Non-neurogenic Female LUTS

Full Text Guidelines Summary of Changes Scientific Publications & Appendices Pocket Guidelines Panel

ISBN 978-94-92671-13-4

C.K. Harding (Chair), M.C. Lapitan (Vice-chair), S. Arlandis, K. Bø, E. Costantini, J. Groen, A.K. Nambiar, M.I. Omar, V. Phé, C.H. van der Vaart
Guidelines Associates: F. Farag, M. Karavitakis, M. Manso, S. Monagas, A. Nic an Riogh, E. O'Connor, B. Peyronnet, V. Sakalis, N. Sihra, L. Tzelves

1.INTRODUCTION

Lower urinary tract symptoms (LUTS) is the overarching term encompassing storage, voiding and post-micturition symptoms [1]. Storage symptoms commonly described include frequency, urgency, nocturia and urinary incontinence (UI) (stress UI [SUI], urgency UI [UUI] and mixed UI [MUI]). Voiding symptoms include hesitancy, intermittency, slow stream, straining, splitting or spraying of the urinary stream and terminal dribble. Post-micturition symptoms include post-void dribbling and feeling of incomplete bladder emptying. Lower urinary tract symptoms are often broadly classified into clinical syndromes/entities such as overactive bladder (OAB), underactive bladder (UAB), UI, nocturia, dysfunctional voiding, or genito-urinary fistulae.

Lower urinary tract symptoms are an extremely common complaint in the female population in every part of the world [2-5]. It causes a great deal of distress and embarrassment [6], as well as significant costs to both individuals and societies. Estimates of prevalence vary according to the definition and the population studied. However, there is universal agreement about the importance of the problem in terms of human suffering and economic cost [7].

1.1.Aim and objectives

These Guidelines from the European Association of Urology (EAU) Working Panel on Non-neurogenic Female LUTS are written by a multidisciplinary group, primarily for urologists, but are likely to be referred to by other professional groups. They aim to provide sensible and practical evidence-based guidance on the clinical problems associated with female LUTS rather than an exhaustive narrative review. Such reviews for UI and other LUT syndromes are already available from the International Consultation on Incontinence (ICI) [8] and other sources, so these EAU Guidelines do not describe the causation, basic science, epidemiology and psychology of LUTS/UI in detail. The focus of these Guidelines is entirely on assessment and treatment, reflecting clinical practice. These guidelines also do not consider women with LUTS caused by neurological disease, or LUTS occurring in children, as this is covered by complementary EAU Guidelines [9,10].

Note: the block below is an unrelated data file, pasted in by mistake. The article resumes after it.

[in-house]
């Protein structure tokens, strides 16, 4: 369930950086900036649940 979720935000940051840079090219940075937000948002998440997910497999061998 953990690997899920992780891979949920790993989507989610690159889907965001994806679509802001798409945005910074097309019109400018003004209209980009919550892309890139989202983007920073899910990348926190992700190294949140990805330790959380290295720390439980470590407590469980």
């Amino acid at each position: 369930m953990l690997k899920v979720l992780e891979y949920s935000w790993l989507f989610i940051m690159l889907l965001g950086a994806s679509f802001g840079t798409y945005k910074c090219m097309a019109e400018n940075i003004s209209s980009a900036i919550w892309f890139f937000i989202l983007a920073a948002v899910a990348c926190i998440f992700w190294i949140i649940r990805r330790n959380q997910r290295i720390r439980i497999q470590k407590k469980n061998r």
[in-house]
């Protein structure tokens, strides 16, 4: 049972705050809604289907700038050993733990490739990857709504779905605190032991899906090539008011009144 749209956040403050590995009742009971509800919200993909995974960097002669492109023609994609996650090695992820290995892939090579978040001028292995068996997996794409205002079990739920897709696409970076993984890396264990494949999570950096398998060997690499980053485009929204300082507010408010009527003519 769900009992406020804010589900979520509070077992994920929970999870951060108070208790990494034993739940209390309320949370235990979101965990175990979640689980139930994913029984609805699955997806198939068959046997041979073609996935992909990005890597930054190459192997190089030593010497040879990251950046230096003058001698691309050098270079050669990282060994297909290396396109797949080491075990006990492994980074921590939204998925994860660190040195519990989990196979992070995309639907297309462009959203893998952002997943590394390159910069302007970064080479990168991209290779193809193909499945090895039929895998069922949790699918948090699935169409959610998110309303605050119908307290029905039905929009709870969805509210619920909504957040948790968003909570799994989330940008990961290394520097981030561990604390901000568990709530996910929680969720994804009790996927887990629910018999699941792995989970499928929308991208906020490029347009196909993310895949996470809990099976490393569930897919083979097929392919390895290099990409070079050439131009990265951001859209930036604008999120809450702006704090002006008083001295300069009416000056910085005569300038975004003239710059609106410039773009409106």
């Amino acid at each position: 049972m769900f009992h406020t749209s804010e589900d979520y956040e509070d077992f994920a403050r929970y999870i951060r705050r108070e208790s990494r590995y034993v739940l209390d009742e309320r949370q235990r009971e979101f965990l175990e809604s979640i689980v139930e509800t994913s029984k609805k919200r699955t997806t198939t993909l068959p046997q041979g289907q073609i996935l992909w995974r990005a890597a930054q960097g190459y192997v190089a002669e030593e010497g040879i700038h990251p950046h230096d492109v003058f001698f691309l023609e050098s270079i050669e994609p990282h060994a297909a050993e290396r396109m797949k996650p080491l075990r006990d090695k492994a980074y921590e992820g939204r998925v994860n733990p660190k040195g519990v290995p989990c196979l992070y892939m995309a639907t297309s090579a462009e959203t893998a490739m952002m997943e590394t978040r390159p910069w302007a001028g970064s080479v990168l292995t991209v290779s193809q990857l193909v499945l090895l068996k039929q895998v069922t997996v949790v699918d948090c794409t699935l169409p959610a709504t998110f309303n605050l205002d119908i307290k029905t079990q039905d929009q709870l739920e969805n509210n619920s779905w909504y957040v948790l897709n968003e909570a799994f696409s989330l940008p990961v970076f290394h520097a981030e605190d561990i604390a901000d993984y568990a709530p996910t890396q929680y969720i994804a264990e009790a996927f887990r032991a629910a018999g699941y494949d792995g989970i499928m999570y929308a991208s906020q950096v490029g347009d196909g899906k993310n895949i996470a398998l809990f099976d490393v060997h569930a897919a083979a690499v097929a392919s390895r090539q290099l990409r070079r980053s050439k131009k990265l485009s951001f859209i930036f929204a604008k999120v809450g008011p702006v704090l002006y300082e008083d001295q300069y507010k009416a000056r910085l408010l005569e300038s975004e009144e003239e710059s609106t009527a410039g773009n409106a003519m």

The current Guidelines provide:

  • A clear description of the assessment and treatment of common clinical problems. This can provide the basis for thinking through a patient’s management and for planning and designing clinical services;
  • A brief but authoritative summary of the current state of evidence on clinical topics, complete with references to the original sources;
  • Clear guidance on what to do or not to do, in most clinical circumstances. This should be particularly helpful in those areas of practice for which there is little, or no, high-quality evidence.

The latest edition of the guidelines has seen a significant expansion of scope from ‘urinary incontinence’ to ‘non- neurogenic female LUTS’. The primary consideration here was to include the significant population of women with functional urological conditions not necessarily associated with UI that were hitherto not accounted for in previous guidelines. Secondary considerations were to align more cohesively with the existing Non-neurogenic Male LUTS Guideline. As a consequence of the anatomical and physiological differences between the male and female LUT, the prevalence, pathophysiology, diagnostic approach and management of male and female LUTS differ widely. For that reason, the EAU Guidelines Office decided to provide gender-specific guidelines on LUTS and UI going forward. As a result, the section on post-prostatectomy UI has been moved to the Non-neurogenic Male LUTS Guideline. This reconfiguration has also seen some additional sections added to this Guideline (including non-obstetric fistulae, female bladder outlet obstruction [BOO], UAB and nocturia) and over the course of the next two or three iterations the scope is likely to widen further.

1.2.Panel composition

The EAU Non-neurogenic Female LUTS Panel consists of a multidisciplinary group of experts, including urologists, a uro-gynaecologist, a urodynamic scientist and a physiotherapist. All experts involved in the production of this document have submitted potential conflict of interest statements which can be viewed on the EAU website: https://uroweb.org/guideline/non-neurogenic-female-luts/.

The Panel acknowledge the support of Mrs. M. de Heide (Bekkenbodem4all), Mrs. T. van den Bos (Bekkenbodem4All), Mrs. M.L van Poelgeest-Pomfret (World Federation for Incontinence and Pelvic Problems [WFIP]) and Dr. H. Cobussen-Boekhorst (nurse practitioner) in the development of these guidelines.

1.3.Available publications

A quick reference document (Pocket Guidelines) is available, both in print and as an app for iOS and Android devices. These are abridged versions which require consideration together with the full text versions. All documents are accessible through the EAU website: https://uroweb.org/guideline/non-neurogenic-female-luts/.

1.4.Publication history

The first EAU Urinary Incontinence Guidelines were published in 2001. The guideline has been modified since to broaden its scope specifically to include other female LUTS as of 2021.